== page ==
2. The second defect in the eye is an insolid levity; it is roving, like Dinah’s, and ravished abroad; but wants self-inspection. Nothing does sooner blind us in comparisons. He they would mount to a high opinion of his own worth, by comparing it to the base wickedness of another, is like one that observing a cripple’s lameness, wonders at himself that he is so swift.
E. Spiritual blindness
1. Spiritual blindness shall appear the more perilous, if we compare it with natural. The bodies I may be better spared than the souls; as to want the eye of Angels is far worse than to want the eyes of beasts. The want of corporeal site is often good, not evil: evil in the sense, and good in the consequence. He may the better intent heavenly things, that sees no earthly to draw him away. Many a man’s eyes has done him hurt [like David].
Besides, the bodily blind fields and knowledge is his want of sight; but the spiritually blind thinks that none have clearer eyes than himself. He that wants corporeal eyes blesses them that see; this man derides and despises them…. But the mind and soul is led by the world, which should be his servant, is his traitor; or, by the flesh, which should be as a wife, is his harlot; or by the devil, which is a dog indeed, a crafty curb, not leading, but misleading him.
2. The means to cure it:
i. A knowledge of God, procured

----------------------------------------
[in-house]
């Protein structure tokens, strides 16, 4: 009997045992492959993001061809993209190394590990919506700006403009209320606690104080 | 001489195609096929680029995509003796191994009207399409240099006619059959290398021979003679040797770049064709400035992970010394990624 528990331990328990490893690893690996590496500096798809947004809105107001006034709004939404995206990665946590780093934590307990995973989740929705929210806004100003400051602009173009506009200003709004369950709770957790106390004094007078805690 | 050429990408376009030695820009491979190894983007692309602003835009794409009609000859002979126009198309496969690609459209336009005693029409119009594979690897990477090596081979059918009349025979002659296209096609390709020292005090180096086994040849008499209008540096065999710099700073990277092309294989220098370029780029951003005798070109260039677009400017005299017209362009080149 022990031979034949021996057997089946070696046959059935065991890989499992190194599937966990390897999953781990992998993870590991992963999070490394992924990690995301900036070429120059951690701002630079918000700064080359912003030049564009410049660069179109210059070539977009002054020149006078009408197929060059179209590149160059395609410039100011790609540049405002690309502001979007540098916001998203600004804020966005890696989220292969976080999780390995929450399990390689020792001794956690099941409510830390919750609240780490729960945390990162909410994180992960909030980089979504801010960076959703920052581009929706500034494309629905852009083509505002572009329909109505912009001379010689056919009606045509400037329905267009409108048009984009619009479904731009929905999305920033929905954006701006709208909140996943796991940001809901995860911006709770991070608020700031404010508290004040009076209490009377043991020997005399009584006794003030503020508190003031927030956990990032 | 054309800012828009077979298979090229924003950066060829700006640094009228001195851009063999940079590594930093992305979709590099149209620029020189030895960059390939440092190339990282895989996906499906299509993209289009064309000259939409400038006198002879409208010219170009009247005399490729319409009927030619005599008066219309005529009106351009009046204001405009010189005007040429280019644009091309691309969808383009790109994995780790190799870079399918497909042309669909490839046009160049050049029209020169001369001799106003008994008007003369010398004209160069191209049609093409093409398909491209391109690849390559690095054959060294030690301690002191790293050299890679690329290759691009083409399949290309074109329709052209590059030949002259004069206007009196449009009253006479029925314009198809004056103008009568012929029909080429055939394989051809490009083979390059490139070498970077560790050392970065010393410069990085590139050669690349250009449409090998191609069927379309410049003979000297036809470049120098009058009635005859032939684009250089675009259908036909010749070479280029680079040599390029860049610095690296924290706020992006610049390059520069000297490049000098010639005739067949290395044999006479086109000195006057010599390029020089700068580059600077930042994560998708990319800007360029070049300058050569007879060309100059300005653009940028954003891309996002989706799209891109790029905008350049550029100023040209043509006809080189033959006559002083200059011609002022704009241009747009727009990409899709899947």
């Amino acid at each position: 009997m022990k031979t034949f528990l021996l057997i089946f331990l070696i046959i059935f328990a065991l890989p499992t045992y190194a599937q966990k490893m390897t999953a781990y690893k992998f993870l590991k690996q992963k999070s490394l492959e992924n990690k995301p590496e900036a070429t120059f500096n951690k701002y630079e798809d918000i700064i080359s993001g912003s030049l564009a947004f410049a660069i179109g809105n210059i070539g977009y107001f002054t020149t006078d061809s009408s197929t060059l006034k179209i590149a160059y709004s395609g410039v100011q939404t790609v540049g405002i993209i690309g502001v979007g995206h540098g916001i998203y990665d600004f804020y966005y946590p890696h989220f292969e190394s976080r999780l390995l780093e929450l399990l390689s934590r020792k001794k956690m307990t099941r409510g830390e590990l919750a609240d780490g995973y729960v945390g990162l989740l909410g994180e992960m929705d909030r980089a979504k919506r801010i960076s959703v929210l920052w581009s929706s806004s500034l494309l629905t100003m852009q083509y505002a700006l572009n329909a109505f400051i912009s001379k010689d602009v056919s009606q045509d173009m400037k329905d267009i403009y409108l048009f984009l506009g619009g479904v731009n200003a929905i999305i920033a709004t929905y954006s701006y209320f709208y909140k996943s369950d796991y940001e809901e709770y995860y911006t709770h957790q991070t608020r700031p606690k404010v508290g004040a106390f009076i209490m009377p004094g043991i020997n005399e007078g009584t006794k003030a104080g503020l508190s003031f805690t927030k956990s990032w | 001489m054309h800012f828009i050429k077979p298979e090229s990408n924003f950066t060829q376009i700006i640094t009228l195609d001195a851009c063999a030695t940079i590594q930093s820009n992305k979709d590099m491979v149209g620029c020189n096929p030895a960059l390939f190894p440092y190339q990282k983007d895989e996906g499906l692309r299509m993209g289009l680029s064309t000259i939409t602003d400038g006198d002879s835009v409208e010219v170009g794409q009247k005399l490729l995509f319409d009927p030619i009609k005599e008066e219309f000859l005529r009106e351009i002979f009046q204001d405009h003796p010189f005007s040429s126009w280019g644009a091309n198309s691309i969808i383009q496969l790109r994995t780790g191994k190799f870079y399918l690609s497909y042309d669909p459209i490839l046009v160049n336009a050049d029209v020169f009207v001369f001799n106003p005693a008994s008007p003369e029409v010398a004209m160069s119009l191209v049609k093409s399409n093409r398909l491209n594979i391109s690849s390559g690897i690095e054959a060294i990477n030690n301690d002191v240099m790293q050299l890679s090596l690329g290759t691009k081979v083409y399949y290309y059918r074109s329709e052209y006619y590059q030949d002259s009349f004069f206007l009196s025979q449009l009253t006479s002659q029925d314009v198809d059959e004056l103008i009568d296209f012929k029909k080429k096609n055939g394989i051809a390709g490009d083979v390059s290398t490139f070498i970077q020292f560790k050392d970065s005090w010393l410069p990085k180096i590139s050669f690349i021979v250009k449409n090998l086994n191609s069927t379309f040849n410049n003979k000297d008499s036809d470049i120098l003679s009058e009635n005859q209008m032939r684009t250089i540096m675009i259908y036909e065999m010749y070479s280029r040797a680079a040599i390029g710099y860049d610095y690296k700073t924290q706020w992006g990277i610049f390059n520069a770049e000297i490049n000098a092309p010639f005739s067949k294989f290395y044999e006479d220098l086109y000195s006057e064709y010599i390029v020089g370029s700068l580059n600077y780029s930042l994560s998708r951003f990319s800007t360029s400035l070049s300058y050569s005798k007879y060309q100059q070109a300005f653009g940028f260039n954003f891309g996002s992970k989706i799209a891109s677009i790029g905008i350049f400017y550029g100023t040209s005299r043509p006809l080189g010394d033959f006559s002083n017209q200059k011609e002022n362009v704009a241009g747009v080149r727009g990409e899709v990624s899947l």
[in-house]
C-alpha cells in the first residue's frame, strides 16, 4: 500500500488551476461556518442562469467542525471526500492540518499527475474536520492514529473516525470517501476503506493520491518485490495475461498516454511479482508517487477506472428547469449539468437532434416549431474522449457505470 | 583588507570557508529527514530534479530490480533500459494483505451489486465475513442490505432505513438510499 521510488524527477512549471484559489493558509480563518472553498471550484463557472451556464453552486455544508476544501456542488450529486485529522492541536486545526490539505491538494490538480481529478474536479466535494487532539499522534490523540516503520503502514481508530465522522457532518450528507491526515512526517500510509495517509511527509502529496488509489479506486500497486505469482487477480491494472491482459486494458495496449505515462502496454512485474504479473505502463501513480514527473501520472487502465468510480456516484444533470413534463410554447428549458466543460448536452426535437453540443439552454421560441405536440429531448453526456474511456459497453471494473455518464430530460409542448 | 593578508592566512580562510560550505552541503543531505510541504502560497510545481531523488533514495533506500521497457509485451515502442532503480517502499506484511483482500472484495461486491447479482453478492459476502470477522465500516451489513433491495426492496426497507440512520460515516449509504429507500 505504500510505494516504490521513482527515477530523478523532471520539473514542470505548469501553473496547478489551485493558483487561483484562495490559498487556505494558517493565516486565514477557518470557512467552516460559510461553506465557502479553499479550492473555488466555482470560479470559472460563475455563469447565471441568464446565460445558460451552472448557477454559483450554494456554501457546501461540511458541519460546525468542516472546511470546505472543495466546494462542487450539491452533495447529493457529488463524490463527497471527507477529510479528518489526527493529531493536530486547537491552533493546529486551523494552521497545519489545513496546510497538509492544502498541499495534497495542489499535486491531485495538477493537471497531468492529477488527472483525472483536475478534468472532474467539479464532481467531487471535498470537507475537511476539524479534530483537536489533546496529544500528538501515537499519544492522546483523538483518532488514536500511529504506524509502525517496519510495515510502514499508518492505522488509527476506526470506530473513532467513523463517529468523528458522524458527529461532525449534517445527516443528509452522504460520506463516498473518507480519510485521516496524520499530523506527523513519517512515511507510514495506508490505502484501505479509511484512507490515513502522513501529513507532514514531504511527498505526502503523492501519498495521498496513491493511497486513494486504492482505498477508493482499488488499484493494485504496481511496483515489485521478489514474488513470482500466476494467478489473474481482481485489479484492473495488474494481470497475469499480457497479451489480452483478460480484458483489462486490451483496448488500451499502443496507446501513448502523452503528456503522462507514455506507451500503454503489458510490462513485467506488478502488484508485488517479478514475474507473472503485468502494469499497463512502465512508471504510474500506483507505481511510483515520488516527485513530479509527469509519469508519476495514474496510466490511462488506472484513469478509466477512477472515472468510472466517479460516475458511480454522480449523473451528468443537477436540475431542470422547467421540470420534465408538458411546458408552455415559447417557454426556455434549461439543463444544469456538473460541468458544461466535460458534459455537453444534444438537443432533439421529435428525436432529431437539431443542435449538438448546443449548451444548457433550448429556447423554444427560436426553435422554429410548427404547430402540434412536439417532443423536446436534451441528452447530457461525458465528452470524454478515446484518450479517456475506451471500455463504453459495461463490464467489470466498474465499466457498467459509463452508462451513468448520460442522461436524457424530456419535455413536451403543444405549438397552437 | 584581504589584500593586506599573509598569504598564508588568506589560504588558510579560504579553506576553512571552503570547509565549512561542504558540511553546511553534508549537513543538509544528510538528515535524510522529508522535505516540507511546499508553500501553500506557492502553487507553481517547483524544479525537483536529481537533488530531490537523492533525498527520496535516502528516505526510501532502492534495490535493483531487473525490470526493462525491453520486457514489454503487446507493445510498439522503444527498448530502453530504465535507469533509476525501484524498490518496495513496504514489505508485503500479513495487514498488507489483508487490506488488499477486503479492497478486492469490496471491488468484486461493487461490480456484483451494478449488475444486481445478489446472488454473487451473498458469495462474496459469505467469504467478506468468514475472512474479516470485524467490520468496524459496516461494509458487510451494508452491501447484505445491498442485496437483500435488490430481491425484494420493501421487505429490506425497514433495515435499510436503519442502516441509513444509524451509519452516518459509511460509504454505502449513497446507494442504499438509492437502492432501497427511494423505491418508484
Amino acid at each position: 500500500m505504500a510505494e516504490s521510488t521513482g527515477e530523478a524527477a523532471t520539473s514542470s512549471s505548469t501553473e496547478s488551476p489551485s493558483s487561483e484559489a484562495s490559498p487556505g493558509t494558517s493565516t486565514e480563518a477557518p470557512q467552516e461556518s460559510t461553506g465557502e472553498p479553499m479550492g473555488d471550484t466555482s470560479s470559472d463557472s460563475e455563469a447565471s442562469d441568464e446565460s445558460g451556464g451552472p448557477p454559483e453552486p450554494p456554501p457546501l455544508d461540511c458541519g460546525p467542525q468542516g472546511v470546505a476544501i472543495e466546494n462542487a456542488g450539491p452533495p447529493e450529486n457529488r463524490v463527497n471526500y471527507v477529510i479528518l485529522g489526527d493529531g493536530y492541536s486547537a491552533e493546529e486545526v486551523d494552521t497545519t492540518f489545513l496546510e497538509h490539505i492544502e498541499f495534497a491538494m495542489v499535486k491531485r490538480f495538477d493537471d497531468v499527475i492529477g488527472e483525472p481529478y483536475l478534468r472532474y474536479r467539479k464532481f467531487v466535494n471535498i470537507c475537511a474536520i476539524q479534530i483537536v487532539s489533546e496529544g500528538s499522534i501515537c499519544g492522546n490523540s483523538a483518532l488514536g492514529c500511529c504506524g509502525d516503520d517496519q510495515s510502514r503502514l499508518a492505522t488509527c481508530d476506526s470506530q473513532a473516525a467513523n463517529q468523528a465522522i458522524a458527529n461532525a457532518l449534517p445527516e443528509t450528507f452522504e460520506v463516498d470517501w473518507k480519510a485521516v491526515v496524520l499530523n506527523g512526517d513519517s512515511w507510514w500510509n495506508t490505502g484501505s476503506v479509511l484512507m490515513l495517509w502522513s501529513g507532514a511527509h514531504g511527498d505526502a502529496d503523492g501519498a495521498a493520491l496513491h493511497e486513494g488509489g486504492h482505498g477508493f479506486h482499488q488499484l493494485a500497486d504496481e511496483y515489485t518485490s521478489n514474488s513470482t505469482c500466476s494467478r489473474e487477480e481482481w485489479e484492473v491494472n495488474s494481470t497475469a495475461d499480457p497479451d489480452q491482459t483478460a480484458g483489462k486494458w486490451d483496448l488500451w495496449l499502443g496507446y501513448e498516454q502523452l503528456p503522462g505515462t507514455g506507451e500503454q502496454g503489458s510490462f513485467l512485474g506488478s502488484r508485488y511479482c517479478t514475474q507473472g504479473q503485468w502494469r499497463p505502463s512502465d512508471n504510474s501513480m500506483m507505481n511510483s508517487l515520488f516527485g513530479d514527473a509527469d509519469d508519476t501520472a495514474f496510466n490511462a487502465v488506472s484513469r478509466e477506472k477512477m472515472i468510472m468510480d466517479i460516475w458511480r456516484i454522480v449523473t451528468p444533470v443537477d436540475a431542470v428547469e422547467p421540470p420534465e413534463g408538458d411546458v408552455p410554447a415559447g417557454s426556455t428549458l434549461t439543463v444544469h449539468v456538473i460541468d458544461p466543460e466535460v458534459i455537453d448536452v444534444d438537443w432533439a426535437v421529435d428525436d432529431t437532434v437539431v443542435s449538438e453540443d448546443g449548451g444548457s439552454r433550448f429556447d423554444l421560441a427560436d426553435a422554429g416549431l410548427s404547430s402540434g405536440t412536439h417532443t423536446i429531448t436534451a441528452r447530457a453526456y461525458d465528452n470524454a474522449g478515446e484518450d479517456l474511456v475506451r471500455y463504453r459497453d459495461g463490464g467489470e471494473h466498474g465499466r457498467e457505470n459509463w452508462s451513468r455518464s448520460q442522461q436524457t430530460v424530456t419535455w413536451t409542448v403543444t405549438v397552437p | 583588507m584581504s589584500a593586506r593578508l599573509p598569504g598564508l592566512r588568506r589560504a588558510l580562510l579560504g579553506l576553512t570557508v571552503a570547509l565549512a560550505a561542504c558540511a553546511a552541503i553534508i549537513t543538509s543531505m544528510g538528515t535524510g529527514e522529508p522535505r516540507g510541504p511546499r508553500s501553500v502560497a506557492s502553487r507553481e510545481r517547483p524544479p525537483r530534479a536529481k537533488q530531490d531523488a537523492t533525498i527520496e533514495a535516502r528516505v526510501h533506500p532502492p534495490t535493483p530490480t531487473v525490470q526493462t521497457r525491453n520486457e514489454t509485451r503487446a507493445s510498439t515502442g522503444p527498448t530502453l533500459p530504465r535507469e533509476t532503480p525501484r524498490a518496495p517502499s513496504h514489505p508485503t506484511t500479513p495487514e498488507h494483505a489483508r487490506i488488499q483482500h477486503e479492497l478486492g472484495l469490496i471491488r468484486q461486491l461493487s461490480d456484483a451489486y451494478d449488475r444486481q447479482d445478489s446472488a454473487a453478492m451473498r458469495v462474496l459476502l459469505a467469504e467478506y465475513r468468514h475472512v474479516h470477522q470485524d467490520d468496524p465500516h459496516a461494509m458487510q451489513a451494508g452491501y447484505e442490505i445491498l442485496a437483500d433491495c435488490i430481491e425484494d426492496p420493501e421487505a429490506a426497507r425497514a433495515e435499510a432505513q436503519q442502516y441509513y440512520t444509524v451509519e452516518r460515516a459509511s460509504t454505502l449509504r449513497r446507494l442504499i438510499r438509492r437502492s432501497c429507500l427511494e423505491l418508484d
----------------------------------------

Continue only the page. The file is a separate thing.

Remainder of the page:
a. By his works.
b. by the Scriptures
c. But the scriptural knowledge (common to the wicked) is not sufficient; there must be a spiritual knowledge.
ii. A knowledge of ourselves, procured
a. Naturally, by looking into the Constitution and composition of our own persons.
b. Morally: by considering how frequently we have transgressed these virtues to which the very heathen gave a strict obedience.
c. Spiritual knowledge goes yet further: it searches the heart; and if that most inward chamber, or in any thereof, you can find an idle, it brings it forth.
II. The object to be seen: ‘the hope of his calling, and the riches of the glory of God’s inheritance in the saints.’
The philosophers propound six necessary occurrences to her perfect seeing
A. Firmness or good disposition of the organ that sees. A rolling eye bolts nothing perfectly…. This object is so immense, that we cannot well look besides it.
B. The spectacle must be objected [made an object] to the sight:… nor can the understanding see into the super natural joys, lest the Lord objects [shows it] it to them.